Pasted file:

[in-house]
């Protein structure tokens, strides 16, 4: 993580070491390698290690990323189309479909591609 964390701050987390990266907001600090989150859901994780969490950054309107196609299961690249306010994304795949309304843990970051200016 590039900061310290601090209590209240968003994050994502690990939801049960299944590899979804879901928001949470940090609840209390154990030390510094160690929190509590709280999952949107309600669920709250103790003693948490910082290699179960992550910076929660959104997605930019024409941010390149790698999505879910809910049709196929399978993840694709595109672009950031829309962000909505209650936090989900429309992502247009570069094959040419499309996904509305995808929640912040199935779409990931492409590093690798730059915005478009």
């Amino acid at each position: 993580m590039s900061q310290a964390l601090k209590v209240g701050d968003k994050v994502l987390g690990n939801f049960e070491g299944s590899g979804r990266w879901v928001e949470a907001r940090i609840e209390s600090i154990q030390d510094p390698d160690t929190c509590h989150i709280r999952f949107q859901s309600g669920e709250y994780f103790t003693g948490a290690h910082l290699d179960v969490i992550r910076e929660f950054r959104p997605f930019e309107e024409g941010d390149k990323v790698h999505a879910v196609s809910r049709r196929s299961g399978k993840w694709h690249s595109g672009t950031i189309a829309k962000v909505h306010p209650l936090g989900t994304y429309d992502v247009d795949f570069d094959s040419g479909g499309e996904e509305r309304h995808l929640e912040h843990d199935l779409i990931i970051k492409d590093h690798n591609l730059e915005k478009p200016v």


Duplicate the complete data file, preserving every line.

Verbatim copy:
[in-house]
């Protein structure tokens, strides 16, 4: 993580070491390698290690990323189309479909591609 964390701050987390990266907001600090989150859901994780969490950054309107196609299961690249306010994304795949309304843990970051200016 590039900061310290601090209590209240968003994050994502690990939801049960299944590899979804879901928001949470940090609840209390154990030390510094160690929190509590709280999952949107309600669920709250103790003693948490910082290699179960992550910076929660959104997605930019024409941010390149790698999505879910809910049709196929399978993840694709595109672009950031829309962000909505209650936090989900429309992502247009570069094959040419499309996904509305995808929640912040199935779409990931492409590093690798730059915005478009």
């Amino acid at each position: 993580m590039s900061q310290a964390l601090k209590v209240g701050d968003k994050v994502l987390g690990n939801f049960e070491g299944s590899g979804r990266w879901v928001e949470a907001r940090i609840e209390s600090i154990q030390d510094p390698d160690t929190c509590h989150i709280r999952f949107q859901s309600g669920e709250y994780f103790t003693g948490a290690h910082l290699d179960v969490i992550r910076e929660f950054r959104p997605f930019e309107e024409g941010d390149k990323v790698h999505a879910v196609s809910r049709r196929s299961g399978k993840w694709h690249s595109g672009t950031i189309a829309k962000v909505h306010p209650l936090g989900t994304y429309d992502v247009d795949f570069d094959s040419g479909g499309e996904e509305r309304h995808l929640e912040h843990d199935l779409i990931i970051k492409d590093h690798n591609l730059e915005k478009p200016v």